Walking for Water with Camino Jim-Day 9 … it’s hot! 90 + degrees.


Day 9 … it’s hot! 90 + degrees.

I am walking to Najera after getting three hours of simi-sleep in Navarette. The Navarette cafe and bar crew did not stop working and being together until 4:30. I’m not sure it would have mattered because the room was so hot I could not have slept there regardless. I did get to sleep between 4:30 and 7:30 and it showed up in even this short 12 mile walk. I was more tired after the first six miles than I should have been. I just took my time which is the only way to deal with it.
I did not see many pilgrims today … not sure why but the Camino was empty with only a handful of pilgrims. There is not much to see on this day 9 but at about the six mile point I met Alex, a local who just walks for exercise and the opportunity to improve his English. He caught up with me and asked if he could walk along with me. Of course I said yes and off we went. I did not change my pace and he walked at my pace. Alex lives in Navarette and we are walking together in the Rioja wine region. As we past through the vineyards the grapes are becoming more noticeable and will soon be harvested. Alex owns 40 hectares which produces lots of grapes which he has harvested by a farmer who shares in 50% of the total sales for his work. Alex explains that all of the grapes we are walking past are Tempranillo. The region once tried to introduce Shiraz but because the two grapes need to be harvested at different times because of their different growth needs it became too costly to try to manage two harvests.

Alex likes to walk five days each week for about six miles each day. He has been to America but only to Boston, New York and Washington. Little does he know how few of the people in our country have not seen any of these locations and most likely never will. He asks about California wine and gingerly expresses an opinion about the high cost and the relative value of Spanish wine particularly Rioja. Alex tells me that the region produces 400 million bottles each year with half staying in Spain and the other half exported primary to Northern Europe. The most interesting comment he made was that with the exception of Italy, Portugal and Spain all of the other European country’s including England, Ireland and Scotland drink to get drunk. Spain, Italy and Portugal drink to enjoy the wine as a part of their culture. Interesting.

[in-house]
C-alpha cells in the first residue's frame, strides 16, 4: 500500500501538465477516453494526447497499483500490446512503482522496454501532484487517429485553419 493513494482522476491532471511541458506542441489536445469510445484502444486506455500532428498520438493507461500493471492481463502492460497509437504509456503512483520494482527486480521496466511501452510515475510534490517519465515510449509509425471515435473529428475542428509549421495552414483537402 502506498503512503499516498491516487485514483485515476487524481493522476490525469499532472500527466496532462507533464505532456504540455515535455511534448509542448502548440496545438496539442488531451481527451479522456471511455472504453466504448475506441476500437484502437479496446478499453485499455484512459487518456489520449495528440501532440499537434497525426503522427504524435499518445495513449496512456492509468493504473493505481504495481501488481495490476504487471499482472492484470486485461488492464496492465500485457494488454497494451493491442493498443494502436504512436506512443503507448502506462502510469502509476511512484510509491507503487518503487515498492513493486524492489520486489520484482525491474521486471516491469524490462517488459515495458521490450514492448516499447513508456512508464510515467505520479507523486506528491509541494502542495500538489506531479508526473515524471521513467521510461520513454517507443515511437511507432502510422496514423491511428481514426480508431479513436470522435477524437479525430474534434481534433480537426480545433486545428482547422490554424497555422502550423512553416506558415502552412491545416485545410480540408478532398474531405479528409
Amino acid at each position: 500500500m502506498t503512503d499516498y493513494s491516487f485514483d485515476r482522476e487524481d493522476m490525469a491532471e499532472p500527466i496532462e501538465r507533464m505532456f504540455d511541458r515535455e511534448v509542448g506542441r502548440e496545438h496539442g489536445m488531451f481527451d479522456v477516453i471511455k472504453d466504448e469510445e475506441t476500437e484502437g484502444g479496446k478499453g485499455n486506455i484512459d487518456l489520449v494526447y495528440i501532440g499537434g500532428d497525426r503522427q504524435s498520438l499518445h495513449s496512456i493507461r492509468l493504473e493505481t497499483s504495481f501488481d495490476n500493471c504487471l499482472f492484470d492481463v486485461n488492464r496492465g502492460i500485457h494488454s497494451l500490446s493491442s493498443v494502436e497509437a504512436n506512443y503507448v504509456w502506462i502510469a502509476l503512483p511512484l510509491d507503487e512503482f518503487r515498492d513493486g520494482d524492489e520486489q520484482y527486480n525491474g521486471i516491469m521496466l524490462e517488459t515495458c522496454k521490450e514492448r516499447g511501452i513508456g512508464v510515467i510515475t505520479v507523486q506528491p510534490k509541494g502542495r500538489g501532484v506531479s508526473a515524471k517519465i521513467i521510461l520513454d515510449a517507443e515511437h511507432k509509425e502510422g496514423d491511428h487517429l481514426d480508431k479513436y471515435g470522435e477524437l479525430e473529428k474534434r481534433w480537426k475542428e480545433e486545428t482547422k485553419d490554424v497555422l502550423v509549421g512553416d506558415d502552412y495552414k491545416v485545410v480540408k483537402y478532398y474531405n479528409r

On a really positive note in Najera, I’m staying at the same place as once before. Clean, quiet, a real shower and centrally located. After last night’s stay awake all night dump this truly fees like a Four Seasons. I arrived in Najera later than I should have because I made a mistake at a roundabout just on the outskirts of Najera. I thought I was supposed to take he first turn in the roundabout but it should have been the second exit. As I hiked down along the highway I became more and more concerned that I was headed in the wrong direction. If you are not paying attention it is very easy to miss a turn … I know because I have done it many times. I stopped at a gas station and I’m lucky it’s open because it’s Sunday. Once inside I buy a Gatorade and then ask for help. I don’t understand what he’s trying to tell me but I believe that he’s sending me back in the same direction. I return to the roundabout and take the correct exit. Once on what appears to be the trail I am looking for only one thing … lots of footprints. It’s the simplist way to know if you are on the Camino. No footprints, no Camino. I think my little error only cost me about thirty minutes.

Once over the bridge I immediately recognize where I am and go directly to my accommodation. I have stayed here once before. It is well managed and clean. They have added a new washing service which I take advantage of. It costs ten Euro and if you give them the laundry by 5:00 it will be back by 8:00. Clean yes, pressed no. It really does not matter because it’s all going into the backpack.
The shower is the best thus far and by that I mean the water pressure. Finally it’s what’s needed. I will also point out as I have said before, the most dangerous part of the Camino is getting in and out of the shower. It’s always like stepping on an ice skating rink. Fail to pay attention here and it will end very badly.
I’m on my way out to get something to eat and I meet two new arrivals. They are from LA. We say our hellos as

I’m on my way out and they are anxious to ge to their room.

That’s it for day 9, here are the updated figures:

Miles today: 12.6
Steps today: 32,959
Total miles to date: 113.6
Total steps to date: 322,926
Flights total: 505
Also, so far we’ve been able to raise $27,640.40 for the two mechanized systems!
Goodnight Buen Camino.